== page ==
Bats and Mice, a band comprised of former Sleepytime Trio members released their album, Believe It Mammals, in 2002; but after a year they seemed to fall out of my memory. Believe It Mammals was a stunning album complete with lush guitars, deep bass lines, forceful drumming, and muted vocals that seemed to exude emotion effortlessly. The songs on that album became the soundtrack to my life for years after its release. So imagine my happiness and fear when I saw that Bats and Mice had released something new. Happiness because I’ve wanted to hear new music from them for quite some time and fear because I was afraid that I would taint the new release by thinking that nothing could be better than Believe It Mammals. They also had some line-up changes that made me think that their music would be switched from the muted melodies of their last release to the something less appealing … such as crunching guitars and less than perfect harmonies. While A Person Carrying A Handmade Paper Bag Is Considered As A Royal Person is a lot more polished than Believe It Mammals, it still has that not all familiar music that made Bats and Mice one of my favorite bands.
The first track, “The Royal Paper Bag,” is purely instrumental which makes for the perfect introduction to the new sound Bats and Mice are producing. It is automatically noticeable that there won’t be anything muted on this release and it isn’t a bad thing. The pounding drums of the newest member, Luke Herbst and the perfectly matched bass and guitar make for a wall of sound that just takes over everything that stands in its path. The second track, “Military Smile,” features the familiar vocals of former members David Nesmith and Ben Davis. This track begins with a light guitar riff but you slowly come to see that this track manages to give each instrument their time in the limelight. After the short guitar solo it seems as if this song belongs solely to the bass. The heavy bass line takes control of everything, weaving together the different instruments as if it were the thread in a handmade sweater. Yet as soon as I was getting acquainted with the bass, the drums kick in to take over – and what a glorious takeover it is. The percussions flourish as the bass and guitar takes the backseat to the overwhelming pounds Herbst produces. Towards the end of the track, all of these elements blend together with the vocals to finalize the first complete song by the band.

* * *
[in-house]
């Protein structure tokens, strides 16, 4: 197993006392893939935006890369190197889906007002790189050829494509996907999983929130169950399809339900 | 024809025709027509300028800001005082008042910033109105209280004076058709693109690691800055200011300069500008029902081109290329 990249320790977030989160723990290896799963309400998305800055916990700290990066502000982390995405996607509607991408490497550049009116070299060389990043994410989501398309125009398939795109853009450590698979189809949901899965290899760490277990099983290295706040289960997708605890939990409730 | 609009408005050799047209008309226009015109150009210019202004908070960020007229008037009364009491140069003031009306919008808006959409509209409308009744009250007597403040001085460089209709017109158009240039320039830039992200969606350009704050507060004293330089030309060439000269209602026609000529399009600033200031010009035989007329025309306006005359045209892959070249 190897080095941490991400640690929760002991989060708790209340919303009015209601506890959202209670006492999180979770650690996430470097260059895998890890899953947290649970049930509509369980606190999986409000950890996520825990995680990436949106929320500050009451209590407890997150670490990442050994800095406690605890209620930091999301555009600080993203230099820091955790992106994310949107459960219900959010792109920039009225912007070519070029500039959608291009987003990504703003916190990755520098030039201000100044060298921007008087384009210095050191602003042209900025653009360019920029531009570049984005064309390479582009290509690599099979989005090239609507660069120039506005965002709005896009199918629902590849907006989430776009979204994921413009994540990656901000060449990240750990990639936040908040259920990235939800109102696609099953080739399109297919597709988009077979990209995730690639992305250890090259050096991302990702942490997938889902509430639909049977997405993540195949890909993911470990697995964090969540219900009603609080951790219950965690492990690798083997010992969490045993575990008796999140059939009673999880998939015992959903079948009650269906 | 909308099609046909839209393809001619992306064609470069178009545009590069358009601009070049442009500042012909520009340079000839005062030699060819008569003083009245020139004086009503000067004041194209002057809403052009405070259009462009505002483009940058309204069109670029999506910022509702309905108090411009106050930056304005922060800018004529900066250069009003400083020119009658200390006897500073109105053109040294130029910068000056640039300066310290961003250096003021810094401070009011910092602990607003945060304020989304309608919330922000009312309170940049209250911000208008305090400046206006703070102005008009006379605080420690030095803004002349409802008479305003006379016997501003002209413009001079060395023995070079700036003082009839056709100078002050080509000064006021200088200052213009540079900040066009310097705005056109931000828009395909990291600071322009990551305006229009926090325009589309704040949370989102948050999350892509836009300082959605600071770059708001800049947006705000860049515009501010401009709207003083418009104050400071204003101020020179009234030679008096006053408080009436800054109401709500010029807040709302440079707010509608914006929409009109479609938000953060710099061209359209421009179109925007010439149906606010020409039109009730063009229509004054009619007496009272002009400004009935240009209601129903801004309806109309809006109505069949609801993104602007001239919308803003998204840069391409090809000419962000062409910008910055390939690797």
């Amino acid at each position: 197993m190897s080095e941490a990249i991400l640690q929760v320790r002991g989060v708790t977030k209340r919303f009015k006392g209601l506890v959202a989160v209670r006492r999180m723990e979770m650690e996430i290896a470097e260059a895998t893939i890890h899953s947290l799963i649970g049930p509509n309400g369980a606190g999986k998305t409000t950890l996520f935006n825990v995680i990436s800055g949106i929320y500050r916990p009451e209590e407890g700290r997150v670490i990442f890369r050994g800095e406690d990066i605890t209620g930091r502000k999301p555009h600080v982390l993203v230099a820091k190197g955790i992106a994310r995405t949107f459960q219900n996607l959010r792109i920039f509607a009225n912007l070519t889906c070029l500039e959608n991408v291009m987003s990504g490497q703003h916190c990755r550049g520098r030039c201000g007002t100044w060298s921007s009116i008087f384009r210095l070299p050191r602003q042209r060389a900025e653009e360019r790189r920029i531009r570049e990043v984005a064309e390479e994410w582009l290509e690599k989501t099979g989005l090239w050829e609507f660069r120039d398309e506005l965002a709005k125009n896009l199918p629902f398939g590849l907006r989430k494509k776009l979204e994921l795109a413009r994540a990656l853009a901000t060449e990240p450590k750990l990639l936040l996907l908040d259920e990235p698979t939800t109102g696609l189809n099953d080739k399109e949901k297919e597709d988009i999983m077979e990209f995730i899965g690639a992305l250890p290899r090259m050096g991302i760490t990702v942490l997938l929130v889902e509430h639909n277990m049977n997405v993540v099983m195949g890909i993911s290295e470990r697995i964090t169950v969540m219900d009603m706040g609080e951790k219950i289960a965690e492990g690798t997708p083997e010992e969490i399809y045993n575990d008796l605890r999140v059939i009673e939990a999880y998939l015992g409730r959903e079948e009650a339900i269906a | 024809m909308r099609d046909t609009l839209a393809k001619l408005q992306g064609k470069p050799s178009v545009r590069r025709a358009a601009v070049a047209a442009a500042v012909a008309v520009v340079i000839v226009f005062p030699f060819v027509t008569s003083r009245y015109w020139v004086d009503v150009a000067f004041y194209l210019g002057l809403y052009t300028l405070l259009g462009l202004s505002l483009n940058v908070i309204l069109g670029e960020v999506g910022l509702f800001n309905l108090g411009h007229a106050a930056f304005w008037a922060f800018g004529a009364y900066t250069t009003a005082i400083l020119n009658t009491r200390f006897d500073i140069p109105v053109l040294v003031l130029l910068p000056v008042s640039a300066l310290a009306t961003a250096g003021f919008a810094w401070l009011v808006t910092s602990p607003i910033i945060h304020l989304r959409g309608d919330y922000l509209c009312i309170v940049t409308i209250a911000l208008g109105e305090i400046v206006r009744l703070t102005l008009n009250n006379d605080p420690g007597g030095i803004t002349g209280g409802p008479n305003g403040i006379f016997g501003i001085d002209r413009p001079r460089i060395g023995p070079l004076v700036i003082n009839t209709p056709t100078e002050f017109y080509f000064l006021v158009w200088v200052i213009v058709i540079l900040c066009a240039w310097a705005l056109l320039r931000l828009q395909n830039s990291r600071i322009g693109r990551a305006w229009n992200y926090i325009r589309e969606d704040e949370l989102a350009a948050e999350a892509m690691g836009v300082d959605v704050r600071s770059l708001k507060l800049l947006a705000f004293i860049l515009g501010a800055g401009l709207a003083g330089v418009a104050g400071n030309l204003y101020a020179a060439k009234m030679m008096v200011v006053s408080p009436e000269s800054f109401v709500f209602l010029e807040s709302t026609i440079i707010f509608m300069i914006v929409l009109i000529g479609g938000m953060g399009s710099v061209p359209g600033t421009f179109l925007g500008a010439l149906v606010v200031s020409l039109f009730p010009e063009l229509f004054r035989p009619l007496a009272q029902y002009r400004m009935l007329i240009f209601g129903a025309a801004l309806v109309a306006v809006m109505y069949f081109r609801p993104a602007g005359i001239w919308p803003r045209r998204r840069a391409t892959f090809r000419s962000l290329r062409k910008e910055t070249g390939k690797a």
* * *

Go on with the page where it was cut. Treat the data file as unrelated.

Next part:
With this release, Bats and Mice tries to take what was perfect about their sound and incorporate into it something new. They fill this short four track EP with enough of the old stuff, so as not to alienate old fans, and a lot of the new sound to produce a release that once again leaves this listener craving more; unable to withstand the wait for the next full release.